When mobile vet Dr. Lisa Tuzo arrived, after a morning when I dreaded the noise of every car parking on our street, it was clear that our 16-year-old sheltie Beau was in a bad way, immobile on his fleece bed.

He had however been his younger self in his dreams, able-bodied in his imagination until the very end, including the morning of his euthanasia, when his paws twitched in his sleep as he chased seagulls.

Dr. Tuzo explained how my husband’s mantra, “He’s just old,” was what I wanted to hear, even though I felt he was deteriorating markedly and in fact not just old. Sure, old dogs sleep a lot, but heavy heavy sleep indicates the fog of kidney failure and that the pet is in a bad way. Lamont feels that “everything living wants to live,” and would not be inclined to euthanize a pet. I however did not want Beau to suffer seizures, tremors or undue suffering, which is why the information from Dr. Tuzo and another mobile vet about end-stage kidney failure and potential suffering was valuable.

My friend and neighbor Blaire Freed helped quite a bit in those last days. She was present when Dr. Tuzo returned my call and helped me process what I had been told. She had bought the 23rd Psalm for Beau in Hebrew as well as food for me, and provided petting time for Beau. She said she thought it was time to say goodbye.

When Dr. Tuzo arrived at noon on Tuesday, Nov. 7, exactly one year ago, I had prepared by putting Beau on his soft fleece bed on the day bed in the living room, where Dr. Tuzo could administer to him comfortably. I put a plastic sheet on the daybed in case Beau lost control, but he didn’t. I had made sure that he had a slightly smaller breakfast that morning. He looked nice because I had taken him to Doggie Depot six days earlier for a bath. Senior dogs lose interest in grooming, but I wanted him to go out with dignity.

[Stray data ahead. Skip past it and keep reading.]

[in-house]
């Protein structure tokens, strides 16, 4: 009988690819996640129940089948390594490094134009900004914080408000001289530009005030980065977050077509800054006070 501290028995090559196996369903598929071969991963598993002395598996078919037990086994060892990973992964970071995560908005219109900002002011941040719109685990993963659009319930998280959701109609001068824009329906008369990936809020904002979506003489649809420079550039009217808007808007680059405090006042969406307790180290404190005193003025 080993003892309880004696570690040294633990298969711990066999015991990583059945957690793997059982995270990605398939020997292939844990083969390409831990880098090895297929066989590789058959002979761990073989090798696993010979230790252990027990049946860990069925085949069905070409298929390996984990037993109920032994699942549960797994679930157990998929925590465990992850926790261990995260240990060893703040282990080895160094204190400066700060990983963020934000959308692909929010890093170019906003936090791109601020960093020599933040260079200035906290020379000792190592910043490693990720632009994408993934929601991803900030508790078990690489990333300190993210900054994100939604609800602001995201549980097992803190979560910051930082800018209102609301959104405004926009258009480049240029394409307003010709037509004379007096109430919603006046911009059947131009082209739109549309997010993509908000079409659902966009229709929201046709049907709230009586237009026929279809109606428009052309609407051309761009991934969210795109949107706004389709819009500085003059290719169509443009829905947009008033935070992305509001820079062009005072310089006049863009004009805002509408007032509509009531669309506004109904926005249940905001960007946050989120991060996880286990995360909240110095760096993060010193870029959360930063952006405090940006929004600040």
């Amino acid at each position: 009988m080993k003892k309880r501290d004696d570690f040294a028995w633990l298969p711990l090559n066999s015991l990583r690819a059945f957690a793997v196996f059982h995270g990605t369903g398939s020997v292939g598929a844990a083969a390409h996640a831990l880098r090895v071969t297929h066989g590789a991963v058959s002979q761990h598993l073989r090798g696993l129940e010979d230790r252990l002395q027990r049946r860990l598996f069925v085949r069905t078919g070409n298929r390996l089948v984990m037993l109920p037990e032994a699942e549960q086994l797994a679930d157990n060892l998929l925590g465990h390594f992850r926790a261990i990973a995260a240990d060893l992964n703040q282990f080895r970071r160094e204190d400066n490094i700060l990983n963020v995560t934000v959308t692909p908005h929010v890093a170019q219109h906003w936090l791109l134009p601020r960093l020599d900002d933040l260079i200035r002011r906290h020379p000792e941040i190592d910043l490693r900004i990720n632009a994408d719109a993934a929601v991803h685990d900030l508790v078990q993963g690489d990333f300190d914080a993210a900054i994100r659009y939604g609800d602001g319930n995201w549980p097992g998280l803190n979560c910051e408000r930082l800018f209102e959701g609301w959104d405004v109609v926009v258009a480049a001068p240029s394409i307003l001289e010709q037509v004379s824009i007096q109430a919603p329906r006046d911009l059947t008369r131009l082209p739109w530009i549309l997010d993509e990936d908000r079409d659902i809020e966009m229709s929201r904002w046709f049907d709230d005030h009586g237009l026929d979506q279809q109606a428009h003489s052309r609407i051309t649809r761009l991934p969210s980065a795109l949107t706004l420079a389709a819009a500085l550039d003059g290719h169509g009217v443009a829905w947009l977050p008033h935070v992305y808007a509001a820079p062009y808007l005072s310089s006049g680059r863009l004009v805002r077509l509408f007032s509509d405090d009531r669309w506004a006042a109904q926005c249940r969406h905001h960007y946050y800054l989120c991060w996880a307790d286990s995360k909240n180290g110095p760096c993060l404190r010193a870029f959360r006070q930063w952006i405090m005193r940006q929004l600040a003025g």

Dr. Tuzo came in and gently stroked Beau, who was clearly very zonked by illness. She said it was definitely time. I showed her his shiny white teeth, which I had brushed daily for years, and his clean coat, bathed in the past week and brushed minutes before.

Pierre, our housemate’s shepherd Sipsey and the cats watched in curiosity, which in Pierre’s case turned to distress. With his teeth, he began ripping up loops out of the living room rug. How he sensed the transition about to occur I don’t know. Guess he picked it up off me.

Dr. Tuzo prepared Beau with a sedative. She took her time over the next hour. Beau relaxed and after a while she added some anesthesia. She gently flicked his left rear paw, and he didn’t react. She said, “I’ll send my mother to say hi to him,” upon Beau’s ascent to Heaven. I was touched and didn’t speak. A few tears fell down my face and landed in his still-white ruff.

The vet finally gave Beau his third shot, and his heart stopped. It was a much better situation than Oliver’s euthanasia, with just two shots and him vomiting, on an exam table at a vet’s office, after a tearful ride with his owners, the year before.

She let me have some time with him and then asked for something to wrap his body in to take to her car. I found a towel and carried Beau out myself.

His little body, thinned from 30 to 20 pounds by long illness, was not cold yet — in fact it was very hot as though he were in a final fever. He was a bit floppy in a way a living creature is not. I laid him in the back of Dr. Tuzo’s vehicle and rearranged the towel to cover him and thanked her. She would return in a week with his ashes.

“You’ll be seeing him in the corners for a few weeks,” the vet predicted correctly. That night the heavens opened with heavy rain like tears. I got up the next day ready for another round of care for an ancient dog, and it was not longer required. It took me a while to realize that Beau was no longer a burden to me and no longer suffered.

Jeannette from MD